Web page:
Yes, they do celebrate Christmas in Japan. Mostly in a completely secular way. It’s actually very similar to Valentine’s Day in the US. On December 24th, you’re supposed to take your significant other on a romantic date. I went to a bookstore instead.
And was amazed that they have magazines dedicated to everything about being a flight attendant.
Stopped to have lunch at a Mos Burger, which is Japan’s version of McDonald’s…
… with 100% Japanese beef and cheese.
Stopped by a combini (convenience store) to look at the latest Final Fantasy XIII ‘Elixir’ potion they’re selling in the drink section. At 980 Yen (roughly $10), I passed.
And looked at the dessert display. Japanese (especially women) are obsessed with sweets, so it’s no big surprise they have this much variety and quality in a convenience store. Still, I can’t imagine anything this tasty looking in a Circle K in the states. They also had…
Love Bombs? ‘This is a cracker [not the kind you eat, the kind that blows up, fire cracker] from which heart-shaped confetti dashes out’ ‘It is fit loveliness at a wedding and an auspicious party.’
Headed back to my place in Nakano and saw the most impressive Xmas display in the neighborhood. Which was quite boring. So I decided to take my significant other to Roppongi, which supposedly has a great lights display.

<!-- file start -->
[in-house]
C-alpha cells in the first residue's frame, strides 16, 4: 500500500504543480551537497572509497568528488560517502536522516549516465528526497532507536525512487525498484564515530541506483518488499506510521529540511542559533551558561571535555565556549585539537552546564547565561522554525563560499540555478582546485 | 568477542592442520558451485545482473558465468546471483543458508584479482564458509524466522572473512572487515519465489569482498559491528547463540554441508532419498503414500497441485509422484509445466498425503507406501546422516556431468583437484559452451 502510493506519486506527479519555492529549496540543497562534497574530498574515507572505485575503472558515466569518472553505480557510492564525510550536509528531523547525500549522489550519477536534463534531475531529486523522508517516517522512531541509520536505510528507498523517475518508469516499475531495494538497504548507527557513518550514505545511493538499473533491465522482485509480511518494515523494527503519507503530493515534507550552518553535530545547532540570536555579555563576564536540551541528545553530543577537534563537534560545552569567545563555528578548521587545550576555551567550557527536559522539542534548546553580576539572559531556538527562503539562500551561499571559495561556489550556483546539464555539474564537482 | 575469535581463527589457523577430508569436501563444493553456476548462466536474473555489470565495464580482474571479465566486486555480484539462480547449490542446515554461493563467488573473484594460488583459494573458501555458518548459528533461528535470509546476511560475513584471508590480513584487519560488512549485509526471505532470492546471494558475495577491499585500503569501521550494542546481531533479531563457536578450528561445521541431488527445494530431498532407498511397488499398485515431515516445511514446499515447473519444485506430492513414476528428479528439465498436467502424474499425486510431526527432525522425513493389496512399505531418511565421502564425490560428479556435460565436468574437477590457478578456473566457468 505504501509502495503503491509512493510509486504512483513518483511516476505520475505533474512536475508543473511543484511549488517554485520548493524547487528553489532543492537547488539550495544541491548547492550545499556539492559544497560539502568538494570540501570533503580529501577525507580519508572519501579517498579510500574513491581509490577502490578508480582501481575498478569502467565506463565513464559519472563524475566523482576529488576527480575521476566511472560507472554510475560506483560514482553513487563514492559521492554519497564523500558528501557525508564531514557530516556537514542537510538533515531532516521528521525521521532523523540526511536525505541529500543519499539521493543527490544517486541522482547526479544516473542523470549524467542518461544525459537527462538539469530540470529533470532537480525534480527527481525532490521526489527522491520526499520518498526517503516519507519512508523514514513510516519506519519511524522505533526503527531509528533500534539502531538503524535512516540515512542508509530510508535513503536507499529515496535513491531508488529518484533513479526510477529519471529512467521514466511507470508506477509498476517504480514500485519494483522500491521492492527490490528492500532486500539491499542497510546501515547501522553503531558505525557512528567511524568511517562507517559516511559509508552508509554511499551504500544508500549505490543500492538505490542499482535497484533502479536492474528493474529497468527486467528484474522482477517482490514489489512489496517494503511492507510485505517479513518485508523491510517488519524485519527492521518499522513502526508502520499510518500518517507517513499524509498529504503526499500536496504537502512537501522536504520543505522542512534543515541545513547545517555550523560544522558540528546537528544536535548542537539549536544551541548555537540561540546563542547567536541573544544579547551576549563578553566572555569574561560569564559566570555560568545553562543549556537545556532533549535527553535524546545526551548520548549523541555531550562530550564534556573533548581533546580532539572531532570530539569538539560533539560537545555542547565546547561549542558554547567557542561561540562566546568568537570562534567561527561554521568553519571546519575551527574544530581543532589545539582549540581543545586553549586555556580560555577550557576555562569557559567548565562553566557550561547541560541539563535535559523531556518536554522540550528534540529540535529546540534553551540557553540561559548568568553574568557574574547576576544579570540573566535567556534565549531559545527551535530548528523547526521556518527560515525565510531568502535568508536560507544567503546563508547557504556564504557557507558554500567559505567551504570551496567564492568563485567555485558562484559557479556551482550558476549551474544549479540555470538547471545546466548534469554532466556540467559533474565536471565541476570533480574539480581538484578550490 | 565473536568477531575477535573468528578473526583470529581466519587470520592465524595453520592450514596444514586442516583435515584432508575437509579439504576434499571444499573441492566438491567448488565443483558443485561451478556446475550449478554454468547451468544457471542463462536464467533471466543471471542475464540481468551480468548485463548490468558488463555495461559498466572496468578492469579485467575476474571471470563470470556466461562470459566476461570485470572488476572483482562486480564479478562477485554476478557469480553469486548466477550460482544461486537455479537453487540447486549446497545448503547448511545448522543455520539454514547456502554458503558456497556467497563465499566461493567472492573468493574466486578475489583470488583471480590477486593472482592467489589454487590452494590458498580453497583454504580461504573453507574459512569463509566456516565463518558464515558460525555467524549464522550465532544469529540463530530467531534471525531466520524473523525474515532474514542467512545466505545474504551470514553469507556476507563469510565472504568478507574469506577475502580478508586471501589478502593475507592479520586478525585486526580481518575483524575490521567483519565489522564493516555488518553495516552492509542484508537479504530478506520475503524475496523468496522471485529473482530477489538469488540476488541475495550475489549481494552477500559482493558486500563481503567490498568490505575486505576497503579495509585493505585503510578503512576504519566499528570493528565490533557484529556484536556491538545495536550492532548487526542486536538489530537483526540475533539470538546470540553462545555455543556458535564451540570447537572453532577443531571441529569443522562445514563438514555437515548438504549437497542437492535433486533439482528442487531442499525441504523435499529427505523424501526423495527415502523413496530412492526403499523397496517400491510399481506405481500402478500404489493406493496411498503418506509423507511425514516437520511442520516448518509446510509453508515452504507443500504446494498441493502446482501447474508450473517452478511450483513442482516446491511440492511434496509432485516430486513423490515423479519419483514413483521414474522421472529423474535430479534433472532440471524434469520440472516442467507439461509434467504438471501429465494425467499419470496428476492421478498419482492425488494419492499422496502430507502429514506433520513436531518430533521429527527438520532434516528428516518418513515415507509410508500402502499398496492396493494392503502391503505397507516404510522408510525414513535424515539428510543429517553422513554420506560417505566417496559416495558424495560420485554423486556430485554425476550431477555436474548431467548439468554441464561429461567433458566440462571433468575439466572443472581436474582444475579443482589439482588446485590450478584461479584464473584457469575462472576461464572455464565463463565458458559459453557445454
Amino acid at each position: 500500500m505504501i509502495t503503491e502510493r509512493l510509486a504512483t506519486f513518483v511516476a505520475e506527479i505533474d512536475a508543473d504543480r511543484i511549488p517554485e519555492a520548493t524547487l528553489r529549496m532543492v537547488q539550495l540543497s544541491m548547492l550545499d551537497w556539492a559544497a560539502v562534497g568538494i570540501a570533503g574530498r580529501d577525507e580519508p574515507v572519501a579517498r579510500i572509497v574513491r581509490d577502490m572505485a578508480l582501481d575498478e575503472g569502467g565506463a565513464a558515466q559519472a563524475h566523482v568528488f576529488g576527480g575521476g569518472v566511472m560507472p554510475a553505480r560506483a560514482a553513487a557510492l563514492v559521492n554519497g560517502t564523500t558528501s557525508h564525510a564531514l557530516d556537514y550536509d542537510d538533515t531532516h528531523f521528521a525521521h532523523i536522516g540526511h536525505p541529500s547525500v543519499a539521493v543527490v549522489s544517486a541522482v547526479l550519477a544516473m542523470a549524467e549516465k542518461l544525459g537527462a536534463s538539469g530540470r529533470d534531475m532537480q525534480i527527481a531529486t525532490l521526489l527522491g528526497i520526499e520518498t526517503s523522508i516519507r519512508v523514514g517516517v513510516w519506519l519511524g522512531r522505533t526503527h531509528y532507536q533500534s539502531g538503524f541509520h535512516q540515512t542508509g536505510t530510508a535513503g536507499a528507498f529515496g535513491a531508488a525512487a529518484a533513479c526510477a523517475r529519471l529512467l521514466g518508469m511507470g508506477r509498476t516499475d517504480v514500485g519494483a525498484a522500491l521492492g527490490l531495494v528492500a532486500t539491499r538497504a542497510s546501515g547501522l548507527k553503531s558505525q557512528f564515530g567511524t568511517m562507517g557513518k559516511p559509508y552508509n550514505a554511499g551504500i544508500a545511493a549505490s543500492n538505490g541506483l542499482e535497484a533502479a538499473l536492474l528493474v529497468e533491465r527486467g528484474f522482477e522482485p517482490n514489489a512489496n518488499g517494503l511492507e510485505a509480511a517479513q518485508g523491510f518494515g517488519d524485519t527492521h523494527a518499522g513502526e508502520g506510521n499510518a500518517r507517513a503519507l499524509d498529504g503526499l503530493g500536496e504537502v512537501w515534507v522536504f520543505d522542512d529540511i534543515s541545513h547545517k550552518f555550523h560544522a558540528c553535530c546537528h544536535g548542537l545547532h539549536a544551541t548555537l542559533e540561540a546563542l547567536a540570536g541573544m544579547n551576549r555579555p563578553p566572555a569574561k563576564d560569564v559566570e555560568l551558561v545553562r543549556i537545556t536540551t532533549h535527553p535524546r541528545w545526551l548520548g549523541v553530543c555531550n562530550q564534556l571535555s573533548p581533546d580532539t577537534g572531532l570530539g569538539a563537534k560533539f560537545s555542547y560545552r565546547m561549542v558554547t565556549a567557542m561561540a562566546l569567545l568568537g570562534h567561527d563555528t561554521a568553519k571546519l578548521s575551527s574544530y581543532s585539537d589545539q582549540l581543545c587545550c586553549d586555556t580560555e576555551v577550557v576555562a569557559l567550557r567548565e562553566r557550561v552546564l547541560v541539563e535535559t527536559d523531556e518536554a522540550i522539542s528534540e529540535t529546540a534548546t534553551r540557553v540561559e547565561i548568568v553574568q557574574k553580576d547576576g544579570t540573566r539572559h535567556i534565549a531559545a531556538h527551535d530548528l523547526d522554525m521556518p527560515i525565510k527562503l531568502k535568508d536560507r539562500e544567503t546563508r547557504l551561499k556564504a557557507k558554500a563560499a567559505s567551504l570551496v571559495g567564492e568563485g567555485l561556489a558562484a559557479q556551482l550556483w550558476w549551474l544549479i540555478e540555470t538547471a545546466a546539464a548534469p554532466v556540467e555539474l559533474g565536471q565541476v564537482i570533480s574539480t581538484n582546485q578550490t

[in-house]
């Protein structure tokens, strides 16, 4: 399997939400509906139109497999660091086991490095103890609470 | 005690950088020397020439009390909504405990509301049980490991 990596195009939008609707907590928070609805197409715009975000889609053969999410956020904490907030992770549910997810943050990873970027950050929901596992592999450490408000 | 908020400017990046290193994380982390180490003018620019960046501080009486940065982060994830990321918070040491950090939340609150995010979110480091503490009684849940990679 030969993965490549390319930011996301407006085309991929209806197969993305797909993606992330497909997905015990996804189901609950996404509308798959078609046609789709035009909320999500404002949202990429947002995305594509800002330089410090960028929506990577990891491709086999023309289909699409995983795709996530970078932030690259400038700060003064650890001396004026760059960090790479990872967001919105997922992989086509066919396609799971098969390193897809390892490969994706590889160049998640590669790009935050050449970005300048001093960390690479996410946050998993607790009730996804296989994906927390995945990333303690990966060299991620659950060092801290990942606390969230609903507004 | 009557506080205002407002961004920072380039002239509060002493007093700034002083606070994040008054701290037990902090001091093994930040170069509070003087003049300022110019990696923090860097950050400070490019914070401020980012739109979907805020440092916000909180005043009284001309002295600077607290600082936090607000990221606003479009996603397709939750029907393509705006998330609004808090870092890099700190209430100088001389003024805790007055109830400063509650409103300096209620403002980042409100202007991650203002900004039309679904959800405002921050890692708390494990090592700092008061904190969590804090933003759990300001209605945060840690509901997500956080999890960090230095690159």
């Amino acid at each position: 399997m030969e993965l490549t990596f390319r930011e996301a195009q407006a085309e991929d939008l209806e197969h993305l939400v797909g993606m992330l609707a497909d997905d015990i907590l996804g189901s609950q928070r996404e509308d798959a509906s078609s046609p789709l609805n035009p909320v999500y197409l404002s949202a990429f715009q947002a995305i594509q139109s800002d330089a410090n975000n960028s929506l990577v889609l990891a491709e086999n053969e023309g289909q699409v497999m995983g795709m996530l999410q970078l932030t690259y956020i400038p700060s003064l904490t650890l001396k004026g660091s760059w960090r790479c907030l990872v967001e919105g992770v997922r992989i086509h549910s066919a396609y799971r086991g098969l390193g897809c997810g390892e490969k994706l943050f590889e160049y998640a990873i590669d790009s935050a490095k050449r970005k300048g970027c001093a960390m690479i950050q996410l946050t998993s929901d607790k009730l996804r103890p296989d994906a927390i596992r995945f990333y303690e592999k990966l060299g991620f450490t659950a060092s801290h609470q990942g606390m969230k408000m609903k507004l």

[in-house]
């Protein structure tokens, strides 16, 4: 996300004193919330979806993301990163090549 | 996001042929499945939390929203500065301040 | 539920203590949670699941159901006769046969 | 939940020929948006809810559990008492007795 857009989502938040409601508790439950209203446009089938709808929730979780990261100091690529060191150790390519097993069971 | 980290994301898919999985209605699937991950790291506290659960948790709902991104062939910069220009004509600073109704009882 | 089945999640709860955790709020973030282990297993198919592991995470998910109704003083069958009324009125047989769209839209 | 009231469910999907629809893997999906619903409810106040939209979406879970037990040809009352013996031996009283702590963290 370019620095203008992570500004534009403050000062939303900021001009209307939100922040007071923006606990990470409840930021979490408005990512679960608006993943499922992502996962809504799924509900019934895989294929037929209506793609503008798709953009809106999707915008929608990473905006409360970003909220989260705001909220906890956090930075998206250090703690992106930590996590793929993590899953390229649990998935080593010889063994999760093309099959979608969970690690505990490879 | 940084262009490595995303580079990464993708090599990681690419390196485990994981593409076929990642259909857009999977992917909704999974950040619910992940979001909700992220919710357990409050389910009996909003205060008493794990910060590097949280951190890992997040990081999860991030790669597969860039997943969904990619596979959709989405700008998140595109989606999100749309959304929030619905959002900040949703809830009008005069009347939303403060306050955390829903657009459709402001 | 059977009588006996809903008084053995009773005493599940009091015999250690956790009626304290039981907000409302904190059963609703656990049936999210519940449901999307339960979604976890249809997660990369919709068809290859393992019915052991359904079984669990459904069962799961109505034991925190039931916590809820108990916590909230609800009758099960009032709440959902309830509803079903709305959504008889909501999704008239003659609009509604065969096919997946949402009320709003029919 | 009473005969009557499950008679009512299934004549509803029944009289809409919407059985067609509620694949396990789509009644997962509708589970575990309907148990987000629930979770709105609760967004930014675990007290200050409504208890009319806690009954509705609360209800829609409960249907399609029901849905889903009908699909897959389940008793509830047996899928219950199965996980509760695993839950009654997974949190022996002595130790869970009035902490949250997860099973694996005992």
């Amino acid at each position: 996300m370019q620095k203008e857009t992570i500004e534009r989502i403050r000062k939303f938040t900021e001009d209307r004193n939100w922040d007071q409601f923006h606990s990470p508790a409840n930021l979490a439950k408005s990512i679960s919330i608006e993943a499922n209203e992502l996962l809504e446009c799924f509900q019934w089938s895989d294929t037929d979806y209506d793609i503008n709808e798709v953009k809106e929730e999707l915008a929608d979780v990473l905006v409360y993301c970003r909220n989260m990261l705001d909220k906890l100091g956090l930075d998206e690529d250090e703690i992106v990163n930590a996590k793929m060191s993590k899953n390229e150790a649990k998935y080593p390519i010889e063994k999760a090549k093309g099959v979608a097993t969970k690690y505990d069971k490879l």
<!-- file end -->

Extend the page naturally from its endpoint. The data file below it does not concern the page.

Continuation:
It wasn’t this year. It was about as impressive as this blurry pic you see here. Mostly white lights on trees. But I did find…
Gerbeaud Cafe?! A little history lesson is in order. Gerbeaud cafe is a rich pastry and coffee shop of French origin in the middle of Budapest. Well known for it’s ridiculously high prices and decent burgers (seriously). Don’t believe me, check here. How Japan decided to branch out and open their own Gerbaud cafe in the middle of Roppongi eludes me. It’s eerie actually. It seems I can never escape Hungary 🙂
Since it was Xmas eve and everyplace was already booked and/or ridiculously expensive, we decided to do Xmas dinner at home, Japanese nabe style.
So I bought one of these portable gas stoves (awesome).
Which run on butane cans (also awesome)
Then you pour some of this (Korean kimchi soup base),
Add some of this (veggies),
And some of this (bag o’ meat!)… and it will magically turn into this:
Which is really, really tasty. And as easy to prepare and make as it was to look at those pictures.
That pretty much sums up my Xmas eve. I’ll do Xmas tomorrow and leave you with a picture of a squid leg hanging out of my mouth.
Note: Don’t do this in public in Japan. They’re sensitive about playing with your food. 😉
The Lazy Man’s Way to Tokyo, Day 13